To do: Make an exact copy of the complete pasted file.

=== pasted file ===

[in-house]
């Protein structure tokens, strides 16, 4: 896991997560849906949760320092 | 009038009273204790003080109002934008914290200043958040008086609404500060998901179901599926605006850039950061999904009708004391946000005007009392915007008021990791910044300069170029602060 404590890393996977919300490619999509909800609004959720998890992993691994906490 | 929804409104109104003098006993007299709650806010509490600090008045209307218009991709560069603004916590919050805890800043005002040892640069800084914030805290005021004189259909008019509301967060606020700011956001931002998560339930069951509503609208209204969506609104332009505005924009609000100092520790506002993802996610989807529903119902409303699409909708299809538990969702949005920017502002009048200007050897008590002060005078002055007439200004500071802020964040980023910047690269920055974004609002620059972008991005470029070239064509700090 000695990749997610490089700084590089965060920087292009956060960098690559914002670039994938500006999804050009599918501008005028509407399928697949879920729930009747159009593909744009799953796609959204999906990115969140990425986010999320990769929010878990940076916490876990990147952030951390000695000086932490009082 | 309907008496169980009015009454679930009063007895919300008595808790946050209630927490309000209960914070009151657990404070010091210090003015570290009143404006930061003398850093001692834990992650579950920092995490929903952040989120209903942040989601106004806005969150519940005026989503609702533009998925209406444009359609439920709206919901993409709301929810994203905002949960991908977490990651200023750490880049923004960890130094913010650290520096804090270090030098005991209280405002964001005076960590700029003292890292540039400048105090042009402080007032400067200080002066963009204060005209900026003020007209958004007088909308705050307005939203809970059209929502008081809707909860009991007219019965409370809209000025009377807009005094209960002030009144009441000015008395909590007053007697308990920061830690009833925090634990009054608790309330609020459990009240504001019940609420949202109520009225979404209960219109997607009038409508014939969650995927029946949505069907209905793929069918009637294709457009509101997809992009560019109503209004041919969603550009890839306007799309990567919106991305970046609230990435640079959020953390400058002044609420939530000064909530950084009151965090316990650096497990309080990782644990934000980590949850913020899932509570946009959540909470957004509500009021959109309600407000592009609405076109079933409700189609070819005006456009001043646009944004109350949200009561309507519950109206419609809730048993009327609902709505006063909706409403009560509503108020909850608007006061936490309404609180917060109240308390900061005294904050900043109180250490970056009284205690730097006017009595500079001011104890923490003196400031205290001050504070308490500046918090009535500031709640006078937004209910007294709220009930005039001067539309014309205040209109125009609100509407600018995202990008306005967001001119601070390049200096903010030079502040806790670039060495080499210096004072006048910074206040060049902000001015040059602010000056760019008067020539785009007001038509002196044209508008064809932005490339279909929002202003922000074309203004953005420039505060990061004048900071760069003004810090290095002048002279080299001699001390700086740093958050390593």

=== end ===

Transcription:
[in-house]
């Protein structure tokens, strides 16, 4: 896991997560849906949760320092 | 009038009273204790003080109002934008914290200043958040008086609404500060998901179901599926605006850039950061999904009708004391946000005007009392915007008021990791910044300069170029602060 404590890393996977919300490619999509909800609004959720998890992993691994906490 | 929804409104109104003098006993007299709650806010509490600090008045209307218009991709560069603004916590919050805890800043005002040892640069800084914030805290005021004189259909008019509301967060606020700011956001931002998560339930069951509503609208209204969506609104332009505005924009609000100092520790506002993802996610989807529903119902409303699409909708299809538990969702949005920017502002009048200007050897008590002060005078002055007439200004500071802020964040980023910047690269920055974004609002620059972008991005470029070239064509700090 000695990749997610490089700084590089965060920087292009956060960098690559914002670039994938500006999804050009599918501008005028509407399928697949879920729930009747159009593909744009799953796609959204999906990115969140990425986010999320990769929010878990940076916490876990990147952030951390000695000086932490009082 | 309907008496169980009015009454679930009063007895919300008595808790946050209630927490309000209960914070009151657990404070010091210090003015570290009143404006930061003398850093001692834990992650579950920092995490929903952040989120209903942040989601106004806005969150519940005026989503609702533009998925209406444009359609439920709206919901993409709301929810994203905002949960991908977490990651200023750490880049923004960890130094913010650290520096804090270090030098005991209280405002964001005076960590700029003292890292540039400048105090042009402080007032400067200080002066963009204060005209900026003020007209958004007088909308705050307005939203809970059209929502008081809707909860009991007219019965409370809209000025009377807009005094209960002030009144009441000015008395909590007053007697308990920061830690009833925090634990009054608790309330609020459990009240504001019940609420949202109520009225979404209960219109997607009038409508014939969650995927029946949505069907209905793929069918009637294709457009509101997809992009560019109503209004041919969603550009890839306007799309990567919106991305970046609230990435640079959020953390400058002044609420939530000064909530950084009151965090316990650096497990309080990782644990934000980590949850913020899932509570946009959540909470957004509500009021959109309600407000592009609405076109079933409700189609070819005006456009001043646009944004109350949200009561309507519950109206419609809730048993009327609902709505006063909706409403009560509503108020909850608007006061936490309404609180917060109240308390900061005294904050900043109180250490970056009284205690730097006017009595500079001011104890923490003196400031205290001050504070308490500046918090009535500031709640006078937004209910007294709220009930005039001067539309014309205040209109125009609100509407600018995202990008306005967001001119601070390049200096903010030079502040806790670039060495080499210096004072006048910074206040060049902000001015040059602010000056760019008067020539785009007001038509002196044209508008064809932005490339279909929002202003922000074309203004953005420039505060990061004048900071760069003004810090290095002048002279080299001699001390700086740093958050390593």